Read the full story, written by Dean Matthew Slaughter and Senior Fellow Matthew Rees and published by the Tuck School of Business.
Amid talk in Washington of presidential wiretapping and the dismissal of U.S. attorneys, there is one substantive issue making headlines: health care policy.
Republicans in the House of Representatives released a reform bill last week—a response to the enduring polarization over Obamacare, which Donald Trump has pledged to “repeal and replace.” But there is a striking feature of the U.S. health care debate that rarely gets discussed: how a greater focus on prevention, and an improvement in public-health conditions, can address many of the cost issues at the center of the health care debate.
In 2015, total U.S. health care spending hit $3.2 trillion, 17.8 percent of the country’s gross domestic product. These figures have been steadily rising for decades. In 1980, heath spending as a share of GDP was just 8.9 percent, according to the federal government’s Centers for Medicare & Medicaid Services. U.S. per capita spending on health care is about $9,000—roughly two-and-a-half times the level found in other advanced economies, according to the Organisation for Economic Co-operation and Development.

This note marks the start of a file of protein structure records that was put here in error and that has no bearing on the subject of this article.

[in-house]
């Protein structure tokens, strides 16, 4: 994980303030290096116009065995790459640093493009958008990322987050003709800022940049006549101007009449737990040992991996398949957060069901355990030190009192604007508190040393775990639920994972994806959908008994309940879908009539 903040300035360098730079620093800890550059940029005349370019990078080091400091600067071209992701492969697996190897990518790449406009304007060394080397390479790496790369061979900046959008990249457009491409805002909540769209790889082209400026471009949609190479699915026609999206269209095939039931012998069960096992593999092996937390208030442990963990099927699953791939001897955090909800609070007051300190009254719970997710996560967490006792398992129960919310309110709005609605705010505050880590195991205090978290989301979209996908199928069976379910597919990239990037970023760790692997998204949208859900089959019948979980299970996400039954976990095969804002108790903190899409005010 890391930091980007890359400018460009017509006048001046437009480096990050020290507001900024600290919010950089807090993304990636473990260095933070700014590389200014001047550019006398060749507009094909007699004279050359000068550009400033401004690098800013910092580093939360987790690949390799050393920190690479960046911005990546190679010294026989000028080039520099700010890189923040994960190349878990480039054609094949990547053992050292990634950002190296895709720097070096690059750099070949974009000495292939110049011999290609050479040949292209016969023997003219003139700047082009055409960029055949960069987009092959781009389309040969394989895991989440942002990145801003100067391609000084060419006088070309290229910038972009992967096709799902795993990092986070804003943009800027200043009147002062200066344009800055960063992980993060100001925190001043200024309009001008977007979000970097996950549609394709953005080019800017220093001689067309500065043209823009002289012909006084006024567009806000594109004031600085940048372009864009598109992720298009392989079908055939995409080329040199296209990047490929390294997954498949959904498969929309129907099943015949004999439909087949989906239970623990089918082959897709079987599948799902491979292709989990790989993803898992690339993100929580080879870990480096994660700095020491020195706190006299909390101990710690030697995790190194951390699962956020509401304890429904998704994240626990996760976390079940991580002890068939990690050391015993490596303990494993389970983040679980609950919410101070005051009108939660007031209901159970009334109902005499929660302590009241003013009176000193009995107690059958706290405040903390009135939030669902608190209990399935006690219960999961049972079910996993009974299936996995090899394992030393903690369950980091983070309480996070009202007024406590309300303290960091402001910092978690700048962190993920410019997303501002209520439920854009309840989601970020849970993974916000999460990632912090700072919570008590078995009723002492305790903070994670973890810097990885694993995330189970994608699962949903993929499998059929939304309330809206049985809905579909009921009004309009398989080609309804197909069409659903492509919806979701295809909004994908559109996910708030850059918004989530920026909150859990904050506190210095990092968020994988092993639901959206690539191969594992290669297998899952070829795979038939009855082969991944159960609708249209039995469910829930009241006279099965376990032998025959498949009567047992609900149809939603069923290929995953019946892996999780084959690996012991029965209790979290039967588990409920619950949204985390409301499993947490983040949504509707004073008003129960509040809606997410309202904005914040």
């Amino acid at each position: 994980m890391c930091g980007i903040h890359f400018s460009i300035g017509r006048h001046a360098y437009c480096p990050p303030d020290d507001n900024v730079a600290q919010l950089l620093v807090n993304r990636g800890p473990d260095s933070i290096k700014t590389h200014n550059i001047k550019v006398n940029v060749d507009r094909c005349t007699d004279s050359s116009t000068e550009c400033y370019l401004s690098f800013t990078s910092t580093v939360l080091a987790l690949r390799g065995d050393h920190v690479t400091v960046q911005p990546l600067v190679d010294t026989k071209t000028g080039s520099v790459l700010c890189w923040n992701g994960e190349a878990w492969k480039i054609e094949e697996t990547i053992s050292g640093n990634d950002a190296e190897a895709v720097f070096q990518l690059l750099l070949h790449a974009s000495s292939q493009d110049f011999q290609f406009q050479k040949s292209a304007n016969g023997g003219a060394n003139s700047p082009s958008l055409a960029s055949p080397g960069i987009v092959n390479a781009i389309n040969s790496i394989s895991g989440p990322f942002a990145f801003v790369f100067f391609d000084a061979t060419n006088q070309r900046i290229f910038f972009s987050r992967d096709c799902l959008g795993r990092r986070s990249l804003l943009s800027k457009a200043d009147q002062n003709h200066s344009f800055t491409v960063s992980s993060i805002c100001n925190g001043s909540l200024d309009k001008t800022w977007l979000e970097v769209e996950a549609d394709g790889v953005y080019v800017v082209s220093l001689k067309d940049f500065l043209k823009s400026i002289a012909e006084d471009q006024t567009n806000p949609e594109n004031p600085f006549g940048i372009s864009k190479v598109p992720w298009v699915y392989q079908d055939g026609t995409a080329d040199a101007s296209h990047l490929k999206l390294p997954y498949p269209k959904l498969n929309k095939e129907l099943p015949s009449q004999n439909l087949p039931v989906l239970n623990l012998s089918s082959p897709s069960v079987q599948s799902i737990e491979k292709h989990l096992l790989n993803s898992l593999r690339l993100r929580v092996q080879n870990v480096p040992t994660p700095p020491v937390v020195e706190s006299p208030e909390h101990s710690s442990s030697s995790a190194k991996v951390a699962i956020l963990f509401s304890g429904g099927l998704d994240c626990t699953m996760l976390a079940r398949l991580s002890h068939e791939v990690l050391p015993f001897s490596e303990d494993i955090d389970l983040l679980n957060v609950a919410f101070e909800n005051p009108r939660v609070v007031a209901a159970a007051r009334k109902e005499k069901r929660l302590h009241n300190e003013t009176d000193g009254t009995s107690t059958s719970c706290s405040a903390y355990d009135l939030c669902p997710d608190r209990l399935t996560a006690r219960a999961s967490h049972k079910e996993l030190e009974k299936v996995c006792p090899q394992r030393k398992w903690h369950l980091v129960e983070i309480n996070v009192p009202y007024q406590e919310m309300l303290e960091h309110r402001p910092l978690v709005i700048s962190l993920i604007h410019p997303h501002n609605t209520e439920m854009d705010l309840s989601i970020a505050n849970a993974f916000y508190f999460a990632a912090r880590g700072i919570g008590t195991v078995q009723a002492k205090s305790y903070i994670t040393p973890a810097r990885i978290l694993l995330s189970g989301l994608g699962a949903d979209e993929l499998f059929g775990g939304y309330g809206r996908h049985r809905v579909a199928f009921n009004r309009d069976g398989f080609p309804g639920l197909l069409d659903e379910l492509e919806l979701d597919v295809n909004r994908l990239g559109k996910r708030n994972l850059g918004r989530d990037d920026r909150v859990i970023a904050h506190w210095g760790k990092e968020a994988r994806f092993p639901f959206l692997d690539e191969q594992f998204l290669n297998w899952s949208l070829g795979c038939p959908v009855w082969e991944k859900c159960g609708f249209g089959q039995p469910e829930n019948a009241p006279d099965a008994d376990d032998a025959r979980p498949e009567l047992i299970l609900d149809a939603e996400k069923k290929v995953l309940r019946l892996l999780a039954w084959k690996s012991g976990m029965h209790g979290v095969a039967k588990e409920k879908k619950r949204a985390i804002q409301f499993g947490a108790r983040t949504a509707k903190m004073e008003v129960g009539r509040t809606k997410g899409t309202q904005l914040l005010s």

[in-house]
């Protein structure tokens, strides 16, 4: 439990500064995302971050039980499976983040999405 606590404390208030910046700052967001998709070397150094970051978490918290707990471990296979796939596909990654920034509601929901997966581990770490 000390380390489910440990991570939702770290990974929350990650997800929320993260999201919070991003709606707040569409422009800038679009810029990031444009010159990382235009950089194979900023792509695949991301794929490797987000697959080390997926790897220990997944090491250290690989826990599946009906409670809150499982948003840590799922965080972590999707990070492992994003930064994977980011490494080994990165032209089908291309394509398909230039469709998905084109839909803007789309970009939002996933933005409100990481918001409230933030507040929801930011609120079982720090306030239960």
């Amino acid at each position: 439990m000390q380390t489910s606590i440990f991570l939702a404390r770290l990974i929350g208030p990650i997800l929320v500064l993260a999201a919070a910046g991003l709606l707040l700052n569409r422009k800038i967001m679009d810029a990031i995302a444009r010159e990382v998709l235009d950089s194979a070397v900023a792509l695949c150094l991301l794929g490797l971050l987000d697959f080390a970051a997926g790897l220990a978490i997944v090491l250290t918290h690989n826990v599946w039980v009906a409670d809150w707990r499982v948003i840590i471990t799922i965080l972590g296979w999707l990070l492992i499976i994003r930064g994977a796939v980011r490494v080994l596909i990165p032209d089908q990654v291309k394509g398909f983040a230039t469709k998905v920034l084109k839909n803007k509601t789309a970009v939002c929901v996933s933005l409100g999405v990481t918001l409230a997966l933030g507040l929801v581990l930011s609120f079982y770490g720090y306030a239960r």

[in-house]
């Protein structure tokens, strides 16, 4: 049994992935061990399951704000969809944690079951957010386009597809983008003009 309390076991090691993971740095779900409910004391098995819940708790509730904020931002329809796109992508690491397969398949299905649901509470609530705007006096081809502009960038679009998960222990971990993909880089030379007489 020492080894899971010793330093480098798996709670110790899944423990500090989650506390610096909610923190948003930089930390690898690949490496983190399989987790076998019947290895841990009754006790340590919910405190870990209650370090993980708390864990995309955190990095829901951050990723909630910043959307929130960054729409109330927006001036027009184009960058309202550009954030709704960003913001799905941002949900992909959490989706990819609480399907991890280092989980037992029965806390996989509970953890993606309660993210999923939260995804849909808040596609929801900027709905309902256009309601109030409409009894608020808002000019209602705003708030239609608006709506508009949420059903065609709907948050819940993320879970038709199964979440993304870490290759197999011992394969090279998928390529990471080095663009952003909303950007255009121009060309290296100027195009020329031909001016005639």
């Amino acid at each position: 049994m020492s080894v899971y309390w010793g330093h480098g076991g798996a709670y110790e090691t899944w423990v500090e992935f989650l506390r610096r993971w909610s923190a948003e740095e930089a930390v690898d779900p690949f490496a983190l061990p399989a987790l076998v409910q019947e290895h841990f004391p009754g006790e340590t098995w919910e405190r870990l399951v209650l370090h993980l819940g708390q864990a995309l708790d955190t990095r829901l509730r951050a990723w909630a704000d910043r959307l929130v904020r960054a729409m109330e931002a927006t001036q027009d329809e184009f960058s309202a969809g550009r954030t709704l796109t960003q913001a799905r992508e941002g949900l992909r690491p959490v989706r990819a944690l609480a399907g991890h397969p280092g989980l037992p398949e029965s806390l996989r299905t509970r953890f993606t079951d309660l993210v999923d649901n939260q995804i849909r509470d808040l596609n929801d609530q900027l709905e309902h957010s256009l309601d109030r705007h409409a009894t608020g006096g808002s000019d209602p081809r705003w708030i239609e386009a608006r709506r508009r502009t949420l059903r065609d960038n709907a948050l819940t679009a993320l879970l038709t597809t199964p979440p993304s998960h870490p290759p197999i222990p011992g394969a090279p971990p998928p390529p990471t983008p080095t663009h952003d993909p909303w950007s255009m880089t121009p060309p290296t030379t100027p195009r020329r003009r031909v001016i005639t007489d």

Alas, this spending is not delivering outcomes that are uniformly two-and-a-half times better. Today the United States ranks only 43rd in global life expectancy and 45th in infant mortality. In 2015 there was a modest decline in U.S. life expectancy, the first such decline of any kind since 1993.
While some on the left and the right will blame the decline in life expectancy on inefficiencies in the U.S. health care system, we’re not sure any reforms are going to dramatically improve the country’s overall public health unless there’s a laser focus on a fundamental issue: Americans are eating themselves to death.